Trinity College’s Long Walk was my home for four years, and I still find its warm evening glow to be comforting.
Approaching the summer solstice, the start of fall-semester classes and their attendant labs seems far away, but a new class of St. Lawrence first-year students will be here before I know it.
This was one of the light sources students were interrogating: a sodium lamp, like the ones used in street lights (at least in the twentieth century—LED street lamps are becoming increasingly dominant now.)
I didn’t think the day would ever come but I’ve become nostalgic for my time in Berkeley. The coming of fall has got me thinking about walking to campus at the advent of a new school year. Walking up Channing, past this Buddhist temple every day. The temple never meant anything to me personally while I was in Berkeley but now I find myself missing walking past it in the mornings. Memories are weird.
I want to contrast the bright fall colors from my last post with the broad spectrum of colors that can originate from different types of light sources used by humans every day. Where better than the neutral-colored stone of the Cathedral of Learning? Magentas, greens, warm yellows: emission and reflection can both offer a rich array of photons.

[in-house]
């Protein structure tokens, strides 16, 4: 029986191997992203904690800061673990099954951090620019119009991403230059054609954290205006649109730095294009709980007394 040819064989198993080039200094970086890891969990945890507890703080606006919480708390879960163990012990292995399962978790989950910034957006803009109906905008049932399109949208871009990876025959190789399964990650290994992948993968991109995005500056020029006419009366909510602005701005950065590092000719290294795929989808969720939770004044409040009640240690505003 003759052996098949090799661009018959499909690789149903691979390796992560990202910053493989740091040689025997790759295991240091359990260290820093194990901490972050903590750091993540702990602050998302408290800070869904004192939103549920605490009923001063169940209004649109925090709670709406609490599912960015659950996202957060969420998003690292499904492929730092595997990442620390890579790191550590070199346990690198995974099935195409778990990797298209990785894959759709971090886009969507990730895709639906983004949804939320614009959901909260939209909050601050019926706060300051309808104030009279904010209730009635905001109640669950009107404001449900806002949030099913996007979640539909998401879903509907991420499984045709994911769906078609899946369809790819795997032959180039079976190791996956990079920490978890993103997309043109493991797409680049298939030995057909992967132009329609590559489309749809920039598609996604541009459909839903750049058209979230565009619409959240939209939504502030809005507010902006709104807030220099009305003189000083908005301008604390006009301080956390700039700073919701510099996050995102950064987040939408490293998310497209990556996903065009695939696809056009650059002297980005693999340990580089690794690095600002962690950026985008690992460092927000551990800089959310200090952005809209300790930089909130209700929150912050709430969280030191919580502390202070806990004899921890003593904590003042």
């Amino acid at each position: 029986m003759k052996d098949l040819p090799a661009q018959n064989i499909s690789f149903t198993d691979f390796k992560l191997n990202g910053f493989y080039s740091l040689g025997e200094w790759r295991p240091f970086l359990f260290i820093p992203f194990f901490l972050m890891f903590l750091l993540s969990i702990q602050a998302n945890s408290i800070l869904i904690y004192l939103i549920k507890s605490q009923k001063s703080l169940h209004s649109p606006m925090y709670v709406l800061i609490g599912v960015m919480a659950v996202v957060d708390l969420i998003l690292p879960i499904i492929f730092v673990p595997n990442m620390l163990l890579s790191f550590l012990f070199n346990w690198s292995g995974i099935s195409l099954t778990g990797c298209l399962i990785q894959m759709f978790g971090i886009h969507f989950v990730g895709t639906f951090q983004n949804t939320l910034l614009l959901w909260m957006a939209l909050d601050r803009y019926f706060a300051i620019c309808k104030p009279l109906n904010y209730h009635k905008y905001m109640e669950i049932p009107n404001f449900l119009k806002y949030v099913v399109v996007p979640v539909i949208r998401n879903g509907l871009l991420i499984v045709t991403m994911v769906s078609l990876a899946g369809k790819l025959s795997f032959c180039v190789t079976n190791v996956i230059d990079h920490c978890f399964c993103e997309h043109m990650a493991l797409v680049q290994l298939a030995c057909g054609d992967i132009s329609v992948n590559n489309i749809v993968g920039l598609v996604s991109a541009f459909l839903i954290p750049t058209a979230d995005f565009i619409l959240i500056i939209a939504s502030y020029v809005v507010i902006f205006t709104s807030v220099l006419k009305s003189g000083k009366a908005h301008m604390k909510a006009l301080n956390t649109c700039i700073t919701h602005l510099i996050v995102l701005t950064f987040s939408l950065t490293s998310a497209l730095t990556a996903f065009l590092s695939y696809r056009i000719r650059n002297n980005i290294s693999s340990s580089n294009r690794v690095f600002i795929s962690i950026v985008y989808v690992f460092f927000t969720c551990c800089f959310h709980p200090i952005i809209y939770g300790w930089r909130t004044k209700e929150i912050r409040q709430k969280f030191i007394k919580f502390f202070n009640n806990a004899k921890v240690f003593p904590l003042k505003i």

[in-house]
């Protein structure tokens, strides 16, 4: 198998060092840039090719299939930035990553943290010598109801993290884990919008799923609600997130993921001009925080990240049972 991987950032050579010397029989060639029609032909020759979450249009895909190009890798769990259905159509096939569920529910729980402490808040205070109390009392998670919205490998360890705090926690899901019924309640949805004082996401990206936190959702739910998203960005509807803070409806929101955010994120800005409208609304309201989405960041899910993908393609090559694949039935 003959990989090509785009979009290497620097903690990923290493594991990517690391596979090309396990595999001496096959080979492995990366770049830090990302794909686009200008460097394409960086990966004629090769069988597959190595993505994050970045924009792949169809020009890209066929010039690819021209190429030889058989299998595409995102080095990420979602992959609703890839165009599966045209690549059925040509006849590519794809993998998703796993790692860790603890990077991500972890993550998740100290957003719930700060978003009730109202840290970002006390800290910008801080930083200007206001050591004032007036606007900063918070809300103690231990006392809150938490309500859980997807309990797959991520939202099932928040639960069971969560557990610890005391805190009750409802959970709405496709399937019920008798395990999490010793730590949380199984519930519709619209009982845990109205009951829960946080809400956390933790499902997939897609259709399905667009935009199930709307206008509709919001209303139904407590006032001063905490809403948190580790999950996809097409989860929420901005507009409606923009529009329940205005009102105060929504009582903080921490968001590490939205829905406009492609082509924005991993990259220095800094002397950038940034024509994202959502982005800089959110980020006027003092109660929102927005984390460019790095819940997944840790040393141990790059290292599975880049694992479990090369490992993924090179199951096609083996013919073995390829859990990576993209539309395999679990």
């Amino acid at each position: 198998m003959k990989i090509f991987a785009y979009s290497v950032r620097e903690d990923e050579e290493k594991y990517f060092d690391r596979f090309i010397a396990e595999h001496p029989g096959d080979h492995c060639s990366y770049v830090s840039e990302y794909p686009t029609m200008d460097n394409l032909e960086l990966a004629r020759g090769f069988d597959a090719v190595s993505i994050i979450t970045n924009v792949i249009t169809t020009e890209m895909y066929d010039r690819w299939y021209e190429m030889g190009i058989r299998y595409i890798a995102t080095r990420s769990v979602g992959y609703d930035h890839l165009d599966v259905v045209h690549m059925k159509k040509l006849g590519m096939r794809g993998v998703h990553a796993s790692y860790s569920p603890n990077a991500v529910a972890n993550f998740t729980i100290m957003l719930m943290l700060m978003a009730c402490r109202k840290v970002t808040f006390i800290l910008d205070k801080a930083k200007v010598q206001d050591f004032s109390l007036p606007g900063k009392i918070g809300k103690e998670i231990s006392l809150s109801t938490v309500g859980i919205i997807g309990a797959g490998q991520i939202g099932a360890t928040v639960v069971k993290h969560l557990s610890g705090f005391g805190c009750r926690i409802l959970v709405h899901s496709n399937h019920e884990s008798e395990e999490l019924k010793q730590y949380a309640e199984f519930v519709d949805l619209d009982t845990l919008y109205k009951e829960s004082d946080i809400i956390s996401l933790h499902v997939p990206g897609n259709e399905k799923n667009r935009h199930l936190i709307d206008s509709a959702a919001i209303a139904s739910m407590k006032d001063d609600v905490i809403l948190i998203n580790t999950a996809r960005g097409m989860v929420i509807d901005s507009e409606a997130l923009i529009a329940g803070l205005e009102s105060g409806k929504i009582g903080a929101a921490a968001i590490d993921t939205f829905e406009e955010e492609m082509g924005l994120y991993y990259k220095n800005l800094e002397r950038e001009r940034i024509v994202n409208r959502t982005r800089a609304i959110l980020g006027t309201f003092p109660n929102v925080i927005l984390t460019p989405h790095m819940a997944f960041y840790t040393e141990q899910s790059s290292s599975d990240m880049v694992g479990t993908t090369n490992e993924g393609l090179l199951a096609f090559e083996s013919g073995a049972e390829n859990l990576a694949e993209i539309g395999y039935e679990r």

When a warm breeze blows across a college campus at twilight, the already gorgeous buildings only become more (pardon the extensive use of cliché) romantic and magical. They tell me that this particular building contains a ghost, but it seems too warm and welcoming (a sort of half-scale college building) to be threatening. Perhaps it contains a friendly ghost?
The University of Pittsburgh’s Cathedral of Learning is overwhelming. Huge, Neo-Gothic ceilings, intricate lights, and arrays of tables decorated with busy students. I’m so amazed by this building because it’s not a library; in essence, it’s just an amazing general-use and administration building. Among these hallways are rooms decorated in the historical styles of dozens of world nations. In essence, picking a random room only contributes to the Hogwarts feeling.
Trinity College’s Long Walk (of which Northam Hall here is only a part) impresses with just a glance. Living in this Harry-Potter-esque tower delivered a college experience that was more literally epic than I ever expected. The wind blasted through the ancient windows and the walls were two feet thick and the path to actually get to my dorm room was labyrinthine.
During our recent trip to the University of British Columbia, Brendan spotted what looked a bit like a castle rising from behind the otherwise modern architecture of the university. What he saw was the Iona Building, the heart of the Vancouver School of Theology. It struck me as a little bit odd to see such an imposing and explicitly religious building on the campus of a public university, but hey–that’s Canada for you. The building’s provenance does little to diminish its architectural achievement.